Effects of Late-Season Water Lease on Forage Crops

Project Overview

Project Type: Professional + Producer
Funds awarded in 2013: $24,950.00
Projected End Date: 12/31/2016
Region: Western
State: Montana
Principal Investigator:
Jodi Pauley
Montana State University

Annual Reports


  • Agronomic: general hay and forage crops, grass (misc. perennial), hay


  • Animal Production: feed/forage
  • Crop Production: irrigation, application rate management
  • Education and Training: demonstration, extension, farmer to farmer, on-farm/ranch research
  • Energy: energy conservation/efficiency
  • Farm Business Management: budgets/cost and returns
  • Production Systems: general crop production
  • Soil Management: soil physics

    Proposal abstract:

    Over-allocation of irrigation water from streams is a common problem in western Montana, and it is acute in the Upper Clark Fork basin. State and Federal agencies are offering to lease or purchase irrigation water rights in the Clark Fork basin to increase instream flows for cold-water fisheries. Often, proposed leases or purchases focus only on the "late-season" (August-September) time period when water shortages are most critical. This mechanism provides a payment to the ranch for "foregone production" - usually the second hay cutting. But no research has been done on the effects of this late-season leasing on the long-term productivity and vigor of the forage crop itself. This project will investigate the impact of late-season water leases on crop production, soil moisture and plant vigor over a period of several years.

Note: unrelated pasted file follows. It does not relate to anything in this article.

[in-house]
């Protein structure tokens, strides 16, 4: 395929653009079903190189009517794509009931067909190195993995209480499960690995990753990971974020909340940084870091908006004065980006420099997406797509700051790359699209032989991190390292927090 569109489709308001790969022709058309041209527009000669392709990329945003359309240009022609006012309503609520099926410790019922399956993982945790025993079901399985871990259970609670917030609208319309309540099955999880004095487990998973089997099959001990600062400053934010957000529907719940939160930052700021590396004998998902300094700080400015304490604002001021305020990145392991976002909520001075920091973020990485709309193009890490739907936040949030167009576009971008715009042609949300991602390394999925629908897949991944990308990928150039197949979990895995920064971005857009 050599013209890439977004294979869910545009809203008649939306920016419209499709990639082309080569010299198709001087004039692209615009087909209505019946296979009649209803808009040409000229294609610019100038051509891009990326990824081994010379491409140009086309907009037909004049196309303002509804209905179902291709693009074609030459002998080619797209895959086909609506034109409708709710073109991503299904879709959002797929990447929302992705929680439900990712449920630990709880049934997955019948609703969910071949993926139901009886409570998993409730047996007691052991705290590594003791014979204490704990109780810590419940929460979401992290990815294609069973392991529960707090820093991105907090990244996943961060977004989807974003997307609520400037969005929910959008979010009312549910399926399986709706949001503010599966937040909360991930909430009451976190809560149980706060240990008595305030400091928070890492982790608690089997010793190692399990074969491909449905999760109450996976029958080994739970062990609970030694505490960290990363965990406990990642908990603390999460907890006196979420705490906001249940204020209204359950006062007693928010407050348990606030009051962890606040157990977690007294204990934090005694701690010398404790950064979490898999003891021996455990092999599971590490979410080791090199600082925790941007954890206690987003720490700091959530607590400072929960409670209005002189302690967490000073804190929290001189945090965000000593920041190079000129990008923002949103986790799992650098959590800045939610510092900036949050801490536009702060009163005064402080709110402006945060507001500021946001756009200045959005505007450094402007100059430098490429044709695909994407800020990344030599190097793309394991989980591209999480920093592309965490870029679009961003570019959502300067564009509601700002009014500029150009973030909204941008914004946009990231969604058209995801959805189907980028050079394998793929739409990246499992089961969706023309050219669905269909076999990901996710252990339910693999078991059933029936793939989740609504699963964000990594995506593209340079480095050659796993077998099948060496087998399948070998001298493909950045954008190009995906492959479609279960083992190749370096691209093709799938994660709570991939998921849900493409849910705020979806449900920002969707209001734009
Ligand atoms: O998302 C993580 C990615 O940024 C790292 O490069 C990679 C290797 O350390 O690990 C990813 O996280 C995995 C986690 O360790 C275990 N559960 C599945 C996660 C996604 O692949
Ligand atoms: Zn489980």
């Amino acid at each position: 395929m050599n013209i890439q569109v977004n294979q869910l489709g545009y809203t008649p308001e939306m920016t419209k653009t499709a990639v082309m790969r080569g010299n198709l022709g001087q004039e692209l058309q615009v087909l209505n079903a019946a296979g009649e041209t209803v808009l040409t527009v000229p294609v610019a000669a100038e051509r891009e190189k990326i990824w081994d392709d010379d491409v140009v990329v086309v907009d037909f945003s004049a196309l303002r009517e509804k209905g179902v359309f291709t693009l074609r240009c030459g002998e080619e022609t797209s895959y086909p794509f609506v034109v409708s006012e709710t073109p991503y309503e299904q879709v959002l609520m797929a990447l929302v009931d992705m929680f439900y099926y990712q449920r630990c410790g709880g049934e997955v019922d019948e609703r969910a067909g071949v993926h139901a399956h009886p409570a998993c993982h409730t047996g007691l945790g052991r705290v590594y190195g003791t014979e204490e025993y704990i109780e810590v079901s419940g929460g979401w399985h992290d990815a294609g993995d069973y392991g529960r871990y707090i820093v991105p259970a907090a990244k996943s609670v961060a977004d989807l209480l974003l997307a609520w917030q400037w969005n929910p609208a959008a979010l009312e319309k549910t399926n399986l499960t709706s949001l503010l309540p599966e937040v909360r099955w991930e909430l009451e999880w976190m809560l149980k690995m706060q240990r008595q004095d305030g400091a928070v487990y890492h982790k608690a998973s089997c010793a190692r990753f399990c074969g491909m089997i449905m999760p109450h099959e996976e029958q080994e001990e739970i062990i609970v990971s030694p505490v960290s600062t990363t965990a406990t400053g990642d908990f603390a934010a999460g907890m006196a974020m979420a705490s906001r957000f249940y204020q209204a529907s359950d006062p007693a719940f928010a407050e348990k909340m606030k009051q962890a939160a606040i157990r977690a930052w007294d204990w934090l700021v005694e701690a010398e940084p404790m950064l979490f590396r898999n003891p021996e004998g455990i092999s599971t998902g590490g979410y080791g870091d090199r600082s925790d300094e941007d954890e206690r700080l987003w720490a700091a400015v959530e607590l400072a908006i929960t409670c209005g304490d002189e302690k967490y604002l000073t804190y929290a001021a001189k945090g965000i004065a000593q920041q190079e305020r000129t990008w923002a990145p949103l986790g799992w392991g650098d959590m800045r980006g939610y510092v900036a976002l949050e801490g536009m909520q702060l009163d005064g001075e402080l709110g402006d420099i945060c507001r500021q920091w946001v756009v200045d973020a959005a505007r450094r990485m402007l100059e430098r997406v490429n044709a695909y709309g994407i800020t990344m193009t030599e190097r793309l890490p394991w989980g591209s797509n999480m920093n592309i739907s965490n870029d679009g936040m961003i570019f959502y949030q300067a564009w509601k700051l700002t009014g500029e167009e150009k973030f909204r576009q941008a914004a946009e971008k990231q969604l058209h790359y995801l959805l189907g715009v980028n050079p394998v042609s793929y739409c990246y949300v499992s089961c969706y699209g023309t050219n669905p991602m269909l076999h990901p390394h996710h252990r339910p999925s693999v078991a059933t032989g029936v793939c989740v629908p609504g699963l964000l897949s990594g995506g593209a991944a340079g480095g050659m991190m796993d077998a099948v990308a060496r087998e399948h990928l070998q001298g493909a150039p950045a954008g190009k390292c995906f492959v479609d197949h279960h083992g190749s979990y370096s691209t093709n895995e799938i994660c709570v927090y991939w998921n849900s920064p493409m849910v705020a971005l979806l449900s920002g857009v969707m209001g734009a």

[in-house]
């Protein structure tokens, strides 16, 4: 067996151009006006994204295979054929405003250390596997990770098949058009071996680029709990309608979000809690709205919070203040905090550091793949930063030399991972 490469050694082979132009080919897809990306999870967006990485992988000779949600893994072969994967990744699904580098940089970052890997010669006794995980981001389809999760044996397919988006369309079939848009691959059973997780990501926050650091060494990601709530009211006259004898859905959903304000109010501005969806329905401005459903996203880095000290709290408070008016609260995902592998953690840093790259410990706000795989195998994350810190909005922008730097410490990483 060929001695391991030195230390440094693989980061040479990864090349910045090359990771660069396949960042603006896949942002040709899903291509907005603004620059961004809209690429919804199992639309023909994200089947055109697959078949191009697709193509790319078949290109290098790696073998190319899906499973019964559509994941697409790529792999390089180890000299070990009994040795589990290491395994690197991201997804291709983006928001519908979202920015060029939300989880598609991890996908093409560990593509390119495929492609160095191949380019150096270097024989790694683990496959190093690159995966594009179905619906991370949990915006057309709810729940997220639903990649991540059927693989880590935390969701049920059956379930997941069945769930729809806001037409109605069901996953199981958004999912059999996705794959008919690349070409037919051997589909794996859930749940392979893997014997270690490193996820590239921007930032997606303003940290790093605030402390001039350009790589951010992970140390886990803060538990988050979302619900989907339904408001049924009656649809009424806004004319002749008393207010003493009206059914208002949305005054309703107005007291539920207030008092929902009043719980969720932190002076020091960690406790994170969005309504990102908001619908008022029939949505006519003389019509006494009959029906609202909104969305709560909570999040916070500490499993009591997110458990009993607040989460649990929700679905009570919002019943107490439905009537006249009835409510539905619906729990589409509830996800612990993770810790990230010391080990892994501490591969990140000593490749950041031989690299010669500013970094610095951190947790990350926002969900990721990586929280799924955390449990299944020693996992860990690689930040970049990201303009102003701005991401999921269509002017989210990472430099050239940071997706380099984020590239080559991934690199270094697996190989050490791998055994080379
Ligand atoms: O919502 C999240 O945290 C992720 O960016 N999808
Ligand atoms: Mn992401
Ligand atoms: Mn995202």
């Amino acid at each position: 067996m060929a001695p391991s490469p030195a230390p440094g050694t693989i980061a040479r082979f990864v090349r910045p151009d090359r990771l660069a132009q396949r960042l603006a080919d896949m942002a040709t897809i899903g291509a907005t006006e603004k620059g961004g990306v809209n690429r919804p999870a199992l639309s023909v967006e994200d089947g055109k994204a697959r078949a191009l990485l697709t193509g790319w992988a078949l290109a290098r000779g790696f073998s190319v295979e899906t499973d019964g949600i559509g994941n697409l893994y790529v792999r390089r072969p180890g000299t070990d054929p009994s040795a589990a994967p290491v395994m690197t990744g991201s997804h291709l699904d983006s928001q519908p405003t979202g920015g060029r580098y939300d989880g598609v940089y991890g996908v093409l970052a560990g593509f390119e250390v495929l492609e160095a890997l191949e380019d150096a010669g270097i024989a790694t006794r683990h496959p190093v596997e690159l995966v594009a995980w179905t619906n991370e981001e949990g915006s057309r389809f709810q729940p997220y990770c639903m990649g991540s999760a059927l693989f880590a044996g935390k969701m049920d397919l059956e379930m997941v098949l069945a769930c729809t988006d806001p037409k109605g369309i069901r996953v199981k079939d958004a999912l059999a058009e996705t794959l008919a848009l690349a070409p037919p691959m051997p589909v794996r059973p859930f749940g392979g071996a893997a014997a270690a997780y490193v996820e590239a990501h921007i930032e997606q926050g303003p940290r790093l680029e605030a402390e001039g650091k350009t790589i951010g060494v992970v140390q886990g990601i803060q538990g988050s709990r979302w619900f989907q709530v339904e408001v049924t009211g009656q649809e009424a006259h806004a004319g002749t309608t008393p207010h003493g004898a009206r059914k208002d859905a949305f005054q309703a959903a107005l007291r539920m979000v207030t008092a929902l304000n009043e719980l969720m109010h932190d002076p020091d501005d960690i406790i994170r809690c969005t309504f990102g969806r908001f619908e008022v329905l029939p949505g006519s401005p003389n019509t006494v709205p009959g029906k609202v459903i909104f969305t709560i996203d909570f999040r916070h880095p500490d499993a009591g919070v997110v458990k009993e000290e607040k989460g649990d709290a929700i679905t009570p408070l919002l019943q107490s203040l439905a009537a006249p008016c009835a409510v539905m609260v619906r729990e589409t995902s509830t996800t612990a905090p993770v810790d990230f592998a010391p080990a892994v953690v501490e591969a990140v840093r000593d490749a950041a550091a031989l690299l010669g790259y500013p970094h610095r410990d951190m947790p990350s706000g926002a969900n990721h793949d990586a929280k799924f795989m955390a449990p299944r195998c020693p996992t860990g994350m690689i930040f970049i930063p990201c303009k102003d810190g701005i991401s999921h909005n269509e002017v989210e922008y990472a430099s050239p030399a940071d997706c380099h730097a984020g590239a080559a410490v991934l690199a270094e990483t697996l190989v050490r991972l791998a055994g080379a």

Project objectives from proposal:

    1) Demonstrate late-season water leasing on three ranches in Deer Lodge County and develop outreach programs that promote this tool by bringing together agricultural producers to evaluate its agronomic and economic viability for irrigated hay and pasture crops.

    2) Evaluate the physical (soil and water) and agronomic effects, over time, of withholding irrigation water from alfalfa hay and grass pasture for two months at the end of the irrigation season (August-September).

    3) Evaluate the economic effects of late-season water leasing on hay and forage production and production costs under various scenarios, considering lease prices as a variable.

    Any opinions, findings, conclusions, or recommendations expressed in this publication are those of the author(s) and do not necessarily reflect the view of the U.S. Department of Agriculture or SARE.